Editor’s note: This is the seventh in a series of reports from five Digital First Media journalists who attended ONA13 through the Digital First Represents program.
From a demo of MindMeld anticipatory computing to a live drone flight it was an exciting glimpse at the future by the digital futurist. But I left the session thinking, how could this possibly relate to my newsroom right now? We’re barely keeping up with today’s technology, and now we’re supposed to be using Google Glass, talking to virtual personal assistants and learning how to fly drones? I decided to pick four topics, explore them a little more and think of some ways our resources could be applied toward these future trends.
Trend 1: Smart virtual personal assistants (SVPAs)
The second trend Webb talked about was “smart virtual personal assistants” like Donna, Osito, Tempo and Cue. Basically, these apps scrape the calendars, contacts lists, social media and email on your phone and combine that data with real-time weather and traffic information to help organize your day. Webb said SVPAs have become a $400 million market(!) in the past 12 months.
How can news organizations get into the action? This got me thinking. How does news consumption fit into a person’s daily habits? Here is a very rough estimation of a local person’s routine in El Paso, Tex.
- Skim headlines to see if anything big happened overnight and to see what will happen today.
- Check the weather so I know how to dress for the day.
- Listen to the radio to learn about any traffic accidents or closures that I should avoid on my commute to work.
- Possibly do some research on elpasotimes.com if my job involves local people and businesses.
- If I travel for work, I need continued updates on traffic and weather.
- If breaking news happens during the day, I want to be alerted to it and will follow updates from my phone.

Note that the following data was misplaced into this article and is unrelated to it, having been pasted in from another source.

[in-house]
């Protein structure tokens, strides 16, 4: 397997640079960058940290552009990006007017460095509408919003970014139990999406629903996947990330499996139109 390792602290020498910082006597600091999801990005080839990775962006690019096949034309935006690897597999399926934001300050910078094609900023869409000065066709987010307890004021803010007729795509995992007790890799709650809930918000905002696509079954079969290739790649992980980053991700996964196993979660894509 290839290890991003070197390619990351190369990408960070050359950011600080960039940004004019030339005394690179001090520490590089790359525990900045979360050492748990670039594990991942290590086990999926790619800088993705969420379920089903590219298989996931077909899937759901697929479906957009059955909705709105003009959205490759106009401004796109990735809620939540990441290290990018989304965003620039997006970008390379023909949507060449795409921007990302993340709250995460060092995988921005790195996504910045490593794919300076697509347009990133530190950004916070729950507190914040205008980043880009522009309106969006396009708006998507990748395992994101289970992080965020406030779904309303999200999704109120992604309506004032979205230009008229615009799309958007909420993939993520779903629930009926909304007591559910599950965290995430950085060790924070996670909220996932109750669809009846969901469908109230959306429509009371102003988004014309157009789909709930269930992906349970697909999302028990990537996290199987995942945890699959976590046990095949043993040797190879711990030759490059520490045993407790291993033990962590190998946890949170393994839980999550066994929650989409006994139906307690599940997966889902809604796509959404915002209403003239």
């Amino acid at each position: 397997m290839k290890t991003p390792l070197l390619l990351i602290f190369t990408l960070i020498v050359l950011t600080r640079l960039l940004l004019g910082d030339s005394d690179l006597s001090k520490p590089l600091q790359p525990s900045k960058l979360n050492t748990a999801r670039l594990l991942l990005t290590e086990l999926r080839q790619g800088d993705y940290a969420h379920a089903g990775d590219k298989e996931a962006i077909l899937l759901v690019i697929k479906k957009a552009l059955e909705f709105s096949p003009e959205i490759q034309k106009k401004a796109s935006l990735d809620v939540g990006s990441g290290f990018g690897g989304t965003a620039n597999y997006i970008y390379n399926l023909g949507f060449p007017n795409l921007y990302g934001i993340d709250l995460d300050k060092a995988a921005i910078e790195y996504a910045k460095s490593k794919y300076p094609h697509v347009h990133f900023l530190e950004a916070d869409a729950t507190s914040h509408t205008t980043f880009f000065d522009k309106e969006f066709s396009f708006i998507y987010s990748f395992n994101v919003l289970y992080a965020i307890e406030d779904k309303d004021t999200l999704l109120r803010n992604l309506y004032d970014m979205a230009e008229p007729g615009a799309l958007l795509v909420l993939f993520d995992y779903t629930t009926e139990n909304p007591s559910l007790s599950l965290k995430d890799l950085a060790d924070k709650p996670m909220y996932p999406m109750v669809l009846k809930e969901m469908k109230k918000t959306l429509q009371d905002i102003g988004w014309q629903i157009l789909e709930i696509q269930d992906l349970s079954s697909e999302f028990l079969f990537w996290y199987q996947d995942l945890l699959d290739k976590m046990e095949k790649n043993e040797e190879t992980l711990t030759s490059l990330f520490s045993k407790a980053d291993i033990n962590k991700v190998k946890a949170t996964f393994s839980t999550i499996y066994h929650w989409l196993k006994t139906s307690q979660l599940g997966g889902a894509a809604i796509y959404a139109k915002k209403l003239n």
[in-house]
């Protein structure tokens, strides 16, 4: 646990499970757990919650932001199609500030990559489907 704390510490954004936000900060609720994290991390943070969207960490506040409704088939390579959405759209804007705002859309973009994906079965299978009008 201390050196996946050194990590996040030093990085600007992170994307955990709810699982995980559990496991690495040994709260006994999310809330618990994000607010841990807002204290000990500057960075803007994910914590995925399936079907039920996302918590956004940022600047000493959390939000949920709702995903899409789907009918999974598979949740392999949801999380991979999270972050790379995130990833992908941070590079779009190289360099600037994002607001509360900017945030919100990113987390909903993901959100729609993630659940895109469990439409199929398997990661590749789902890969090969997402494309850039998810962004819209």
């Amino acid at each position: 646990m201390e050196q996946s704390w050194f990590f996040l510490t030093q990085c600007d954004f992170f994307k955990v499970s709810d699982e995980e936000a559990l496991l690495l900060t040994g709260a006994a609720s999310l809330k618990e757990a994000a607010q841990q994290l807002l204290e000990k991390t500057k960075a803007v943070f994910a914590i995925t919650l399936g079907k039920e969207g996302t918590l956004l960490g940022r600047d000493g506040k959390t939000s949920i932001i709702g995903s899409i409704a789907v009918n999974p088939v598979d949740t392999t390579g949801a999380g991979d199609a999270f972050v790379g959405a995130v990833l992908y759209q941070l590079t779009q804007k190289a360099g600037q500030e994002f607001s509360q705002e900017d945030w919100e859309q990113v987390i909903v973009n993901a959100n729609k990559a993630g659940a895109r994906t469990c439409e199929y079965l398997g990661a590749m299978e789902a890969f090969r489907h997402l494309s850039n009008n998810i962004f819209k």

- May make plans for evening and weekend activities. Look up information on events, restaurants and venues.
- Will check for more traffic and weather updates before leaving the office.
- Scan the headlines from the day. May spend some time reading longer features or watching short videos online before bed.
- May take a look at my schedule for tomorrow or later in the week.
What if we got our news from SVPAs?
It seems like SVPAs (at least the ones I looked at) don’t account for news at this point, which seems like an unfortunate gap (or a great opportunity). What would an SVPA look like if it incorporated content from your local news organization? Take a short trip with me into the future:
In addition to my scheduled events, contacts and social media, the SVPA could include helpful nuggets of “news I can use.” In the morning, I would get the latest traffic and weather information and a short news briefing (in text or audio form, depending on my preference).
In the event of breaking news, I’d get an alert and short updates on how this developing story may affect me. How do I avoid the traffic mess caused by an accident or crime scene? When do I pick up my child in a lockdown situation? Such an app could also link me directly to the El Paso TImes’ social media channels.